Anna Stubblefield, former chair of philosophy at Rutgers University at Newark, must pay $4 million to the family of a disabled man she was found guilty of sexually assaulting, a New Jersey judge decided this week, according to NJ.com. Stubblefield is already serving 12 years in prison following a related criminal trial. Stubblefield alleges that she and the man in question, known as D.J. in court records, were in a consensual relationship. But the man’s brother and mother say he suffers from severe cerebral palsy, has the intellectual capacity of an 18-month-old and was incapable of giving consent. Stubblefield began working with the man around 2008 via a disputed method called facilitated communication; eventually they traveled together to out-of-town conferences and published an academic paper in 2011. Stubblefield informed the family that year that the relationship had become romantic, and D.J.'s family members eventually took legal action against her.

October 27, 2016

After months of criticism, protests and an internal study, Brigham Young University announced Wednesday that it will provide amnesty to sexual assault victims who disclose honor code violations. Previously students who reported being sexually assaulted could be -- and, according to many students, were -- investigated for violating the college's chastity requirement. The Mormon institution also announced that it will create a full-time Title IX coordinator position, hire a victims' advocate to work on campus, and ensure that the Title IX office and honor code office are no longer housed in the same physical space.

October 27, 2016

The Massachusetts Institute of Technology, long known for producing research that leads to start-up companies, is expanding its role to promote innovative companies. The university on Wednesday announced creation of "the Engine," in which MIT and others will contribute millions of dollars to support start-up businesses while also offering affordable workspaces near campus and access to expensive equipment that some start-up companies might otherwise lack.

October 27, 2016

The majority of American students who study in Canada, particularly those at the undergraduate level, do so primarily because of the relatively lower tuition fees of Canadian universities, according to a new report from Universities Canada based on eight focus groups of Americans studying over the northern border.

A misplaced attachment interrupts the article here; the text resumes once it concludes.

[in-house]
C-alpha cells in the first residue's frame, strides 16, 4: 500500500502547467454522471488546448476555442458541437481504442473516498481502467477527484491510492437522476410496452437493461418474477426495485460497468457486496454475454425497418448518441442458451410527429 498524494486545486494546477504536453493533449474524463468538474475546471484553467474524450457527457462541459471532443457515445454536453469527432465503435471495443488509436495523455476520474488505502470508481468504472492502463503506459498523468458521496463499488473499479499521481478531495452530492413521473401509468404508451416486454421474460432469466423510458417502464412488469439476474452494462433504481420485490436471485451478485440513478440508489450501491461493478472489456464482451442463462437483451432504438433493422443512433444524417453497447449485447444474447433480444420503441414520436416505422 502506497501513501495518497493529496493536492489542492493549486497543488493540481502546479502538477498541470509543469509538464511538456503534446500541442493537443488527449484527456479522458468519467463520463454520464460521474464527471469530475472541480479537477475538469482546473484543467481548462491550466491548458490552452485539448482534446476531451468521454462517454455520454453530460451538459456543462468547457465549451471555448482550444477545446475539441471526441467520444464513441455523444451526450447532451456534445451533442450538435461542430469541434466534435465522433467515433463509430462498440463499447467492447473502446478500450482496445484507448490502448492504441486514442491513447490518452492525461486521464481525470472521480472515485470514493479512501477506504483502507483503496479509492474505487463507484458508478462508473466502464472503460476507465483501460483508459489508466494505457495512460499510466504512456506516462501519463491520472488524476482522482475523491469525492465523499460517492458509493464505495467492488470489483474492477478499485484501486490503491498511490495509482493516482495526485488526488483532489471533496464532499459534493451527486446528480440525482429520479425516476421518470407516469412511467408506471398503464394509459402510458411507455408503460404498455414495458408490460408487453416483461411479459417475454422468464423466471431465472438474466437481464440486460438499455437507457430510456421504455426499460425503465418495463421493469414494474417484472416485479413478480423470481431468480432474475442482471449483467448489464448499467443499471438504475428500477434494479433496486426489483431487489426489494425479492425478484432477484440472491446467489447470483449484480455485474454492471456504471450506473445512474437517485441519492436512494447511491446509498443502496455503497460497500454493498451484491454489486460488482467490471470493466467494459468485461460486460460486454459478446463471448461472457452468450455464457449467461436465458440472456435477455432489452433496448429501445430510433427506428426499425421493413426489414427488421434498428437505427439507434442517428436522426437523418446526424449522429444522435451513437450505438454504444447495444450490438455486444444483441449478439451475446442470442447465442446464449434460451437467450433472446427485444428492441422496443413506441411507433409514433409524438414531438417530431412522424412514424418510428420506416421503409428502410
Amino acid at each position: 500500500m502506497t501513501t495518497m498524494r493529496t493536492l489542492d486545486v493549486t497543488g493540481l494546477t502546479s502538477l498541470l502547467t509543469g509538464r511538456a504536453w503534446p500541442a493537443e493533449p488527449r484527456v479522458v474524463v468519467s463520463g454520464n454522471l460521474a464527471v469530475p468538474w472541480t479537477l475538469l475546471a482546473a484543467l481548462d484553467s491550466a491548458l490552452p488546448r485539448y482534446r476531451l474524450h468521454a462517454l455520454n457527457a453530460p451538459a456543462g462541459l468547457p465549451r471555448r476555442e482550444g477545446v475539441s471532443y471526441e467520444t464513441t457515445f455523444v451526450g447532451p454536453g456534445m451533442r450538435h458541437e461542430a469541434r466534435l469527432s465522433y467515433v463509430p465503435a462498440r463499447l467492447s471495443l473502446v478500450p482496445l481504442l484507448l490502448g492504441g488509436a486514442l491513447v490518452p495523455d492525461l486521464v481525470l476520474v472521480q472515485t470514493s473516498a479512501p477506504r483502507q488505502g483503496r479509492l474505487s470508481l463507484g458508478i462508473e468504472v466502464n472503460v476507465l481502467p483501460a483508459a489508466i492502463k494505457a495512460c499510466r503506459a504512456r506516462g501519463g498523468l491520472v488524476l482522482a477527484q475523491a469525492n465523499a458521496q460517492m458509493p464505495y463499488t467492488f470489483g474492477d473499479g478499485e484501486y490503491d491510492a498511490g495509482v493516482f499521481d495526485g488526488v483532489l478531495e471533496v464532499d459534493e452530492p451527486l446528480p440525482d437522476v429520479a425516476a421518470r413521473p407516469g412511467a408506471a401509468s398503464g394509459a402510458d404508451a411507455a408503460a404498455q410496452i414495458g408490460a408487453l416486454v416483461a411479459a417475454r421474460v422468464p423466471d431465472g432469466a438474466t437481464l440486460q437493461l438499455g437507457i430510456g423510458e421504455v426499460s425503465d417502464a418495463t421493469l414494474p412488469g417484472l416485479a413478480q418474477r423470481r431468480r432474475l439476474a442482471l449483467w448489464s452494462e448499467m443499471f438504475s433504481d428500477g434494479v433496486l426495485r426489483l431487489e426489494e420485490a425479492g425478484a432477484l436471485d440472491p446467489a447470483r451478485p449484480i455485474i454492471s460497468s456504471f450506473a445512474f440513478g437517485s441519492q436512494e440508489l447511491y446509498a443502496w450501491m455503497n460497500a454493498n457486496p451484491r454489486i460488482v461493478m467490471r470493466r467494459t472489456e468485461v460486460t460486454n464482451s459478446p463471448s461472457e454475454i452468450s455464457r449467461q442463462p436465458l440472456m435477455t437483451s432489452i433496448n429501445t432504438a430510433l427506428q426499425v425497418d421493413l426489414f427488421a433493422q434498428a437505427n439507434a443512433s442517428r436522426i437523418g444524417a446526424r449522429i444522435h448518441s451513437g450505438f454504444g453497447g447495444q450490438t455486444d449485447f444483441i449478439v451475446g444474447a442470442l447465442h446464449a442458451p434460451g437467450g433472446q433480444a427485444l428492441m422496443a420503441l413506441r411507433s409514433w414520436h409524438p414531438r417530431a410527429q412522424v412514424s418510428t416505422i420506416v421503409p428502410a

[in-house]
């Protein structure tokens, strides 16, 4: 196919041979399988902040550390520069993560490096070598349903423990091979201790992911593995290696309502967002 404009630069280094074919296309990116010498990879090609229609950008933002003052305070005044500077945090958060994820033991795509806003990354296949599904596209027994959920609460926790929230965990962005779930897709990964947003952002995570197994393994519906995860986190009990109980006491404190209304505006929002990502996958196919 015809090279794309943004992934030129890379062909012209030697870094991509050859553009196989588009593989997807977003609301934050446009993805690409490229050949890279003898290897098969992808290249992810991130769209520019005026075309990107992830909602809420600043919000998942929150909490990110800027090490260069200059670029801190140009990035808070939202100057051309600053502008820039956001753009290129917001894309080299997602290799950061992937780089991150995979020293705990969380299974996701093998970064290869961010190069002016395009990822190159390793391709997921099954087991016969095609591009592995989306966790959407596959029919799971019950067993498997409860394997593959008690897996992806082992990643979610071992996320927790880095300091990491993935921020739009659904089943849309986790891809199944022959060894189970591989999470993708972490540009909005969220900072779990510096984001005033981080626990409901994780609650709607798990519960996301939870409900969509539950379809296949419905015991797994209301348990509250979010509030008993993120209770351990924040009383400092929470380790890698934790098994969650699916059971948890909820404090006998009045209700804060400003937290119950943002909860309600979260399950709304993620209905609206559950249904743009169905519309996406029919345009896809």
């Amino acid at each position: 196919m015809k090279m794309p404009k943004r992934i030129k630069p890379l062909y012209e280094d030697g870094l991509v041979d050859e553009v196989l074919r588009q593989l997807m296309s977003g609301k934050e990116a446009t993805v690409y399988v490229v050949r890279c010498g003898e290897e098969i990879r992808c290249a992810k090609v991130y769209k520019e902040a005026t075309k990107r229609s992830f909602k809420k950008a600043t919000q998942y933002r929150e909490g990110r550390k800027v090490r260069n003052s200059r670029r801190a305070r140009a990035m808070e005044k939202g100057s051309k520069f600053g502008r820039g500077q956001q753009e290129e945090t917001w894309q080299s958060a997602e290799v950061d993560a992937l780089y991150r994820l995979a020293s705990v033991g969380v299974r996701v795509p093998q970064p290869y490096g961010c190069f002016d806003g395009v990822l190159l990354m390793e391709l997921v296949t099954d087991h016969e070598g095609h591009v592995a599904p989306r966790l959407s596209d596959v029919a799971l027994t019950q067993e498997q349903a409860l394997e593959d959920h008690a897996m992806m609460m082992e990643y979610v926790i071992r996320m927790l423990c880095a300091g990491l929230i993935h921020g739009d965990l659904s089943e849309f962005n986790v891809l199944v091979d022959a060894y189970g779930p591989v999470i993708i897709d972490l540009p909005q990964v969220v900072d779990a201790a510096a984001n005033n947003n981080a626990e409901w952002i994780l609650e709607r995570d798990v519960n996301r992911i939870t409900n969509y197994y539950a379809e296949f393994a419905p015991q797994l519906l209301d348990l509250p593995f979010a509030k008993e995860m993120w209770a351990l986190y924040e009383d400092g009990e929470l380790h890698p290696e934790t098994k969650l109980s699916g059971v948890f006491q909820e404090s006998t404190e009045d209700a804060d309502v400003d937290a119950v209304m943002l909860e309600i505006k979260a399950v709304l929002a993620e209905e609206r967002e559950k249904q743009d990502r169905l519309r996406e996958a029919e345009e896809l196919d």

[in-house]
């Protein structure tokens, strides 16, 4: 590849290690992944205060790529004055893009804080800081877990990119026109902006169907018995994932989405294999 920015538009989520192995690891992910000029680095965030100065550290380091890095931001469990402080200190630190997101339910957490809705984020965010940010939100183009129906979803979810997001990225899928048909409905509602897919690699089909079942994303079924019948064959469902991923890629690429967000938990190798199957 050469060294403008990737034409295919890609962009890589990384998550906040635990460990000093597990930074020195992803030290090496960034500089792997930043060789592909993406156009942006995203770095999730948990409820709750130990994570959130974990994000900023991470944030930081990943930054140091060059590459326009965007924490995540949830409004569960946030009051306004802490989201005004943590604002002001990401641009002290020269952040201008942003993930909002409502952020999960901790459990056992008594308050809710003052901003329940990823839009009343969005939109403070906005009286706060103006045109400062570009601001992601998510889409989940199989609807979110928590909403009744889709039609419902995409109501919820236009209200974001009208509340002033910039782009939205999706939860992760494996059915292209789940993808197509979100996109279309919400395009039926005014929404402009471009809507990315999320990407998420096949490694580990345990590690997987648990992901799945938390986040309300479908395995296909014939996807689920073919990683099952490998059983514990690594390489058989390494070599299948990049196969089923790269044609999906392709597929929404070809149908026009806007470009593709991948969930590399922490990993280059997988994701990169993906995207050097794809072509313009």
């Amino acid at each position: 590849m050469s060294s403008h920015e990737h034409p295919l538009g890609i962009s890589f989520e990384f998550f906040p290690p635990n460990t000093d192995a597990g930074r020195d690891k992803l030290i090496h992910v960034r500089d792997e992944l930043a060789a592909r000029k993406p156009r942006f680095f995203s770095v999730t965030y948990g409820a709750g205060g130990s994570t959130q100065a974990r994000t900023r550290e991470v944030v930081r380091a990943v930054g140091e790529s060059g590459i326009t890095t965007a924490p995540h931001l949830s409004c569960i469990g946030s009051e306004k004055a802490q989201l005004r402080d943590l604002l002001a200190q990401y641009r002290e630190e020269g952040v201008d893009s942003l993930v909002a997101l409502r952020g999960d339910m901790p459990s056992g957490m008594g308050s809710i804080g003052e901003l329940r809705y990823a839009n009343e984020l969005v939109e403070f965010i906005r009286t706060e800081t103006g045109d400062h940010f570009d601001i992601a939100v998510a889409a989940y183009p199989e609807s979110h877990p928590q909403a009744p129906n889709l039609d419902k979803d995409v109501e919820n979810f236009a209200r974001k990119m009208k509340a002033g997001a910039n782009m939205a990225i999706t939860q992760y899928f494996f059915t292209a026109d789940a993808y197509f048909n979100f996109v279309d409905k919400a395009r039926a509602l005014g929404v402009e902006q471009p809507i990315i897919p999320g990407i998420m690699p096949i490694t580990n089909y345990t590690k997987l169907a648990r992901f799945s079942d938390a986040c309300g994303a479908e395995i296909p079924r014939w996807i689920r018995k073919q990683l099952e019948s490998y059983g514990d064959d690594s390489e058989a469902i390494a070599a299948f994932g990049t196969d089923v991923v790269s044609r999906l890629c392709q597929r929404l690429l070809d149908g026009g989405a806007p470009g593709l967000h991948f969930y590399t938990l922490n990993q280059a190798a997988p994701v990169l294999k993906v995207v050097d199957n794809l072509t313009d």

The report, titled “Heading North: The Experience of American Students at Canadian Universities” and funded with a grant from the U.S. embassy in Ottawa, notes that students are also motivated by the opportunity to experience another culture while remaining close to home.

At the graduate level, students typically are drawn by specific programs, fields of research or faculty members. The report identifies a lack of funding opportunities as the primary obstacle to Americans wanting to pursue graduate degrees in Canada.

American students in the focus groups used positive terms to characterize their experiences at Canadian universities, including in relation to the quality of academic programs and campus life. They expressed mixed opinions on the ease of Canada's immigration and visa processes.

October 27, 2016

The scores of an unspecified “subset” of Egyptian students who sat for the October SAT have been canceled “based on evidence that a test preparation organization illegally obtained and shared the test content before the administration,” said the College Board, the nonprofit organization that owns the SAT.

“We've done our best to limit the number of students whose scores were canceled,” Jaslee Carayol, a spokeswoman for the College Board, said via email. “Without the cooperation of the test-prep organization, we were unable to determine which students had access to the test materials, so we had to cancel the scores of all students who may have seen them. Therefore, score cancellation alone should not reflect on the integrity of any individual student. Any scores that institutions do receive from applicants in Egypt are valid and accurate.”

Carayol declined to say how many students' scores were canceled, saying that the College Board “cannot share further details because making certain details public could compromise our prevention and detection processes.”

October 27, 2016

The former head women's basketball coach at San Jose State University violated National Collegiate Athletic Association rules when he allowed a transfer athlete to practice when she was still serving her year in residence and when he conducted impermissible team activities during the off-season, the NCAA announced Wednesday. The NCAA also said the "coach acted unethically when he falsely claimed to be unaware of violations in his program."

The former coach, Tim La Kose, resigned from the university in 2013. The NCAA placed the team on probation for one year and fined the university $5,000. La Kose was given a one-year show-cause order.

October 27, 2016

Today on the Academic Minute, Matthew C. Moen, professor of political science at the University of South Dakota, delves into a few ideas to improve political discourse. Learn more about the Academic Minute here.